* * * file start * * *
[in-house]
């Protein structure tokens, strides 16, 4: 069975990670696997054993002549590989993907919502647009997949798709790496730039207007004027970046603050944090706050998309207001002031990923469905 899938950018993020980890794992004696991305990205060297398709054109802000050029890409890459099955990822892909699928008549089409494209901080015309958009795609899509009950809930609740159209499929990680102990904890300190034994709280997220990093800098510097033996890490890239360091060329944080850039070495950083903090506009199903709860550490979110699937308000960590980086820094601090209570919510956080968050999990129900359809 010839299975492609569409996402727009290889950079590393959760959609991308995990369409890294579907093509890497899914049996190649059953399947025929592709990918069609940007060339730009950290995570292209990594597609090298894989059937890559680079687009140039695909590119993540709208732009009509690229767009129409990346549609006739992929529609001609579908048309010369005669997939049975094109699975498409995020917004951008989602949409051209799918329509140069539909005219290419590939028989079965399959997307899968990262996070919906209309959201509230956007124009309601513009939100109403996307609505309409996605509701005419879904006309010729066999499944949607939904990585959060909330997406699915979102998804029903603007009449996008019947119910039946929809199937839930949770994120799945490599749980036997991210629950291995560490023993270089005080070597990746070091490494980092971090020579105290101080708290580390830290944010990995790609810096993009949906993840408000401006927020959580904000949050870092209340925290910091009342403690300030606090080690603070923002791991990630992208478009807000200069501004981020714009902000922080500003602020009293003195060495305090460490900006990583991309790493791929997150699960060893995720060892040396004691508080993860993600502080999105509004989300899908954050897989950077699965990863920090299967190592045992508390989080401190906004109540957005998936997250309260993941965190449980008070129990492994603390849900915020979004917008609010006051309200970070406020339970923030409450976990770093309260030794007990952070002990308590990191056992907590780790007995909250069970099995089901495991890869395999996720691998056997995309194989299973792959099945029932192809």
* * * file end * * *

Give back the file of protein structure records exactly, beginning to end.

[in-house]
């Protein structure tokens, strides 16, 4: 069975990670696997054993002549590989993907919502647009997949798709790496730039207007004027970046603050944090706050998309207001002031990923469905 899938950018993020980890794992004696991305990205060297398709054109802000050029890409890459099955990822892909699928008549089409494209901080015309958009795609899509009950809930609740159209499929990680102990904890300190034994709280997220990093800098510097033996890490890239360091060329944080850039070495950083903090506009199903709860550490979110699937308000960590980086820094601090209570919510956080968050999990129900359809 010839299975492609569409996402727009290889950079590393959760959609991308995990369409890294579907093509890497899914049996190649059953399947025929592709990918069609940007060339730009950290995570292209990594597609090298894989059937890559680079687009140039695909590119993540709208732009009509690229767009129409990346549609006739992929529609001609579908048309010369005669997939049975094109699975498409995020917004951008989602949409051209799918329509140069539909005219290419590939028989079965399959997307899968990262996070919906209309959201509230956007124009309601513009939100109403996307609505309409996605509701005419879904006309010729066999499944949607939904990585959060909330997406699915979102998804029903603007009449996008019947119910039946929809199937839930949770994120799945490599749980036997991210629950291995560490023993270089005080070597990746070091490494980092971090020579105290101080708290580390830290944010990995790609810096993009949906993840408000401006927020959580904000949050870092209340925290910091009342403690300030606090080690603070923002791991990630992208478009807000200069501004981020714009902000922080500003602020009293003195060495305090460490900006990583991309790493791929997150699960060893995720060892040396004691508080993860993600502080999105509004989300899908954050897989950077699965990863920090299967190592045992508390989080401190906004109540957005998936997250309260993941965190449980008070129990492994603390849900915020979004917008609010006051309200970070406020339970923030409450976990770093309260030794007990952070002990308590990191056992907590780790007995909250069970099995089901495991890869395999996720691998056997995309194989299973792959099945029932192809």